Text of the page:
The UK announced on Tuesday that it will step up its support to the UN Relief and Works Agency (UNRWA), earmarking additional £7 million in the wake of the US decision to cut its funding for the Palestinian refugee agency.
The £7 million announcement brings the total UK contribution to UNRWA’s Program Budget to £45,5 million.
Established in 1949, the agency, was meant to be a temporary body to assist Palestinians fleeing their homes during the war surrounding Israel’s establishment. It has since endured as body with the sole purpose of catering to the needs of Palestinian refugees and the subsequent generations until a political solution to the conflict is reached.
“The UN agency, which is facing severe financial pressure at a time of unprecedented demand, is a lifeline for millions of Palestinian refugees across the Middle East. Today’s announcement of additional UK aid support from the Department for International Development aims to help UNRWA keep schools open for over 500,000 children, and provide medical care for 3.5 million refugees,” the statement said.
Last week, the US announced it would cut its funding for the UN body. In its statement announcing an end to the funding, the US State Department criticized the “expanding community of entitled beneficiaries” served by UNRWA, a reference to the agency’s intergenerational support for Palestinian refugees and their descendants.
The US has been supplying nearly 30 percent of the total $1.2 billion budget UNRWA which provides healthcare, education and social service to over 5 million Palestinians across the West Bank, Gaza Strip, Jordan, Syria and Lebanon.
US ambassador to Israel, David Friedman, vowed on Tuesday that the US will continue to support the UN High Commission on Refugees (UNHCR), which he said in contrast to UNRWA, seeks to “end statelessness, not deploy it as a political weapon.”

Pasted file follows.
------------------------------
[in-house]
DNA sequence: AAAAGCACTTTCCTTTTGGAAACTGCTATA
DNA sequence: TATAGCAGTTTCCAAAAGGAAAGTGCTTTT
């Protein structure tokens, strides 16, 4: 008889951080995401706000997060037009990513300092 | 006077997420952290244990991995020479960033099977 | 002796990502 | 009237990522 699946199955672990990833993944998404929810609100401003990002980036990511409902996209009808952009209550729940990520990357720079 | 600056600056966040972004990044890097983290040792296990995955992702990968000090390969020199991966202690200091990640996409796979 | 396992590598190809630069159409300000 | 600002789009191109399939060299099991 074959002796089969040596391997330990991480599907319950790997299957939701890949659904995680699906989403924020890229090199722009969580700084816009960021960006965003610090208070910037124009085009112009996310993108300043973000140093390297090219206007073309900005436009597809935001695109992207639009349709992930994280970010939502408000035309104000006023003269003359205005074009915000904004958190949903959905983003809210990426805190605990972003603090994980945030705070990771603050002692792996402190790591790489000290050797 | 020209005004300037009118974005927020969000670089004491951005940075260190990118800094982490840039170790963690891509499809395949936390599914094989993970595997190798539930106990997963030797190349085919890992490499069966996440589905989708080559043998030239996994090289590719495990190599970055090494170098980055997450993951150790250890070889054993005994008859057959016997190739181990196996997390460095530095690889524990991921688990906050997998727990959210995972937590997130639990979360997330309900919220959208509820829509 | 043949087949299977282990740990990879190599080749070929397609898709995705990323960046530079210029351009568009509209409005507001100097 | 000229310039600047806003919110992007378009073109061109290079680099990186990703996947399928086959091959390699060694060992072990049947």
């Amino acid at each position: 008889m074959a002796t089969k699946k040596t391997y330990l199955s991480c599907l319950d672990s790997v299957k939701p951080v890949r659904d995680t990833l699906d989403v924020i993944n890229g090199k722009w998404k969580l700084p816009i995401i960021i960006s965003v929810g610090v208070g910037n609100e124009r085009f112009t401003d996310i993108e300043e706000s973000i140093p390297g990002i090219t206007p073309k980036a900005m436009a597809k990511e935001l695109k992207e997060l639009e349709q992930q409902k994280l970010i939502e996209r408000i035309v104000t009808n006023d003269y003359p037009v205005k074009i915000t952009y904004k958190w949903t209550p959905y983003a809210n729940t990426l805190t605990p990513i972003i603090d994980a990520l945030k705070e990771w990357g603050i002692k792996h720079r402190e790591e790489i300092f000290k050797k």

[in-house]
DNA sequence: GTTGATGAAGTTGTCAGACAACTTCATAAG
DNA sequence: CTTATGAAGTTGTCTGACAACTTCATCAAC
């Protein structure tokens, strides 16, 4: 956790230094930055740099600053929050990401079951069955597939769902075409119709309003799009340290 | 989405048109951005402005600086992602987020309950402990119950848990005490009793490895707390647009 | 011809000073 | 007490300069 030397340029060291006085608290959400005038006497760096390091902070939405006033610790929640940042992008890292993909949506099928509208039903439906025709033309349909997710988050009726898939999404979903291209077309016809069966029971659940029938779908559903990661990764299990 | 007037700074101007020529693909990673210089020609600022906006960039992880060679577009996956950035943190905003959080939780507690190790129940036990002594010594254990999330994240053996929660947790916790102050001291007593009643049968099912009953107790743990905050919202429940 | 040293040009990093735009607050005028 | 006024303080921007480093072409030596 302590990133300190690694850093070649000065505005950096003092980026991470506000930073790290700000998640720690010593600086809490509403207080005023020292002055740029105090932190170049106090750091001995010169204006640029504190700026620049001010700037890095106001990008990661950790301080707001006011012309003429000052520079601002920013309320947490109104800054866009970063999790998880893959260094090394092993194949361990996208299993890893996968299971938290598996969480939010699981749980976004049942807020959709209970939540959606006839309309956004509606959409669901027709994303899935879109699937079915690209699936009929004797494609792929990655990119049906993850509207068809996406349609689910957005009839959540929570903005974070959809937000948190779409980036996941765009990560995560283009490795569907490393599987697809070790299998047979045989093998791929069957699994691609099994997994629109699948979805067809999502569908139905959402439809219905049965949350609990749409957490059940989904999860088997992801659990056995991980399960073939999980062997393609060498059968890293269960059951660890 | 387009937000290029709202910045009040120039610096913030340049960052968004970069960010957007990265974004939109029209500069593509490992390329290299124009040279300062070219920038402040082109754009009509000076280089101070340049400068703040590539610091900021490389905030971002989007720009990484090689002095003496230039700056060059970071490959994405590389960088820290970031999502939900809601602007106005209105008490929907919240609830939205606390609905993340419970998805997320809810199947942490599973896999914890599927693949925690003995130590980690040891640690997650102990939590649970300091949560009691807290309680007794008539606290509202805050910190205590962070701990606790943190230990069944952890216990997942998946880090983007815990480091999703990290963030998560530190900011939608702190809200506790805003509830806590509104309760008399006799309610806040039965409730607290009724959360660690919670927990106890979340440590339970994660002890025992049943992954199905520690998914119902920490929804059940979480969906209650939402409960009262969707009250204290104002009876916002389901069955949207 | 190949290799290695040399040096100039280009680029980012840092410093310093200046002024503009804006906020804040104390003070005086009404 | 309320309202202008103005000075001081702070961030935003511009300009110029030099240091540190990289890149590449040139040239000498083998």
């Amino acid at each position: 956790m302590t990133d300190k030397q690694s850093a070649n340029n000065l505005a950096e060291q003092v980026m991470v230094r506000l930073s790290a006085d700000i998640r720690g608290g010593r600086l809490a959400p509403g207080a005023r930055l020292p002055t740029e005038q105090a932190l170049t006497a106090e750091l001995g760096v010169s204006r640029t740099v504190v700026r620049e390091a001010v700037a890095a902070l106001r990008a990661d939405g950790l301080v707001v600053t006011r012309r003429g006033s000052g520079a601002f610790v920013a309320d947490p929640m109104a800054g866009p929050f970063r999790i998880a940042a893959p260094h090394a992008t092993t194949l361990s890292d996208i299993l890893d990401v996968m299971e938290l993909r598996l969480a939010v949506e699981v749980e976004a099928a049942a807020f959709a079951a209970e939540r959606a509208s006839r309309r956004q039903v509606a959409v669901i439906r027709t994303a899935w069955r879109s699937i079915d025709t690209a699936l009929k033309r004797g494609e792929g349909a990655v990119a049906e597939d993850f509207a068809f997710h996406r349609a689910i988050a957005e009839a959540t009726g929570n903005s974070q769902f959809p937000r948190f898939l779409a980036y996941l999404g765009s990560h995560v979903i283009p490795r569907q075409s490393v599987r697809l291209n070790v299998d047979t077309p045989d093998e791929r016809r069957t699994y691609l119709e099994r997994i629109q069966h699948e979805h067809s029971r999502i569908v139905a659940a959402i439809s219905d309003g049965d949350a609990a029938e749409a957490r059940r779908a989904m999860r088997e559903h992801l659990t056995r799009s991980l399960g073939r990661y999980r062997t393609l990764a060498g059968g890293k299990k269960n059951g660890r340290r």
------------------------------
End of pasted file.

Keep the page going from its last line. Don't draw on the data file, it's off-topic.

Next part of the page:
“Without minimizing the importance of medical treatment and quality education for children — and we don’t, not even for a minute — we found that these expenditures were bringing the region no closer to peace or stability, not even by a millimeter,” Friedman said about the US funding for UNRWA.
“To spend hard-earned taxpayer dollars to fund stipends to terrorists and their families, to expend funds to perpetuate rather than mitigate refugee status, and to finance hate-filled textbooks — I ask you, how does that provide value to the United States or the region?” the ambassador added.
In contrast, the UK on Tuesday described the UN body in positive terms, calling it a stabilizing force in the region.
“UK aid support though UNRWA provides an essential humanitarian and stabilizing force in the Middle East, educating hundreds of thousands of children every year and providing healthcare to some of the most vulnerable Palestinian refugees,” the statement said.
“We are deeply concerned about the devastating impact a shortage of funds for UNRWA could cause on those that rely on it services, as well as the consequences this could have for regional stability,” it added, apparently referring to the US cut of funding.
Following the US announcement last week, the European Union urged the United States to reconsider “its regrettable decision” to halt funding.
“The regrettable decision of the US to no longer be part of this international and multilateral effort leaves a substantial gap,” a spokesperson for the EU’s diplomatic service said in a statement.
“And we hope that the US can reconsider their decision,” said the spokesperson.
“The US have always played, and will continue to play, an essential role in any effort to achieve peace in the Middle East,” the statement said.
“The EU will continue to engage with the US and its other regional and international partners to work towards that common goal.”
The 28-nation EU, the biggest collective contributor to UNWRA, said it will discuss with its international partners “how to ensure sustainable, continued and effective assistance to the Palestinians, including through UNRWA,” in the run up to the UN General Assembly this month.